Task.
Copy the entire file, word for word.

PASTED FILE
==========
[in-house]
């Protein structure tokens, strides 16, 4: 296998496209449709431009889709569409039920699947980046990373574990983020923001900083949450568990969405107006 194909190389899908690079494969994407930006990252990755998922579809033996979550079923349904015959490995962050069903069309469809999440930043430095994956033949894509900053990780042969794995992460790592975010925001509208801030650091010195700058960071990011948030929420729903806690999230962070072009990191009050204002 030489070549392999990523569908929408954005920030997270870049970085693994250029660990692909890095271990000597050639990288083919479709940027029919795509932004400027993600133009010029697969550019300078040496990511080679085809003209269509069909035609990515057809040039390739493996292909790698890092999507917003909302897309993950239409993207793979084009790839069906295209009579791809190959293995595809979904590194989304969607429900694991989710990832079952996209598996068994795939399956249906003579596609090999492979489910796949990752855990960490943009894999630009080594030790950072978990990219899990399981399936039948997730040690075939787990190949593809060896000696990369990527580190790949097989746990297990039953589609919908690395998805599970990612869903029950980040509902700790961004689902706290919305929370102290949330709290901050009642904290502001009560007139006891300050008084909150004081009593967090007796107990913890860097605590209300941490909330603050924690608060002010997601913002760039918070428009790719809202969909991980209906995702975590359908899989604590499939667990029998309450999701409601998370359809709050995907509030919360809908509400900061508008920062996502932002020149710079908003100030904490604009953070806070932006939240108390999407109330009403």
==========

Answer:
[in-house]
């Protein structure tokens, strides 16, 4: 296998496209449709431009889709569409039920699947980046990373574990983020923001900083949450568990969405107006 194909190389899908690079494969994407930006990252990755998922579809033996979550079923349904015959490995962050069903069309469809999440930043430095994956033949894509900053990780042969794995992460790592975010925001509208801030650091010195700058960071990011948030929420729903806690999230962070072009990191009050204002 030489070549392999990523569908929408954005920030997270870049970085693994250029660990692909890095271990000597050639990288083919479709940027029919795509932004400027993600133009010029697969550019300078040496990511080679085809003209269509069909035609990515057809040039390739493996292909790698890092999507917003909302897309993950239409993207793979084009790839069906295209009579791809190959293995595809979904590194989304969607429900694991989710990832079952996209598996068994795939399956249906003579596609090999492979489910796949990752855990960490943009894999630009080594030790950072978990990219899990399981399936039948997730040690075939787990190949593809060896000696990369990527580190790949097989746990297990039953589609919908690395998805599970990612869903029950980040509902700790961004689902706290919305929370102290949330709290901050009642904290502001009560007139006891300050008084909150004081009593967090007796107990913890860097605590209300941490909330603050924690608060002010997601913002760039918070428009790719809202969909991980209906995702975590359908899989604590499939667990029998309450999701409601998370359809709050995907509030919360809908509400900061508008920062996502932002020149710079908003100030904490604009953070806070932006939240108390999407109330009403």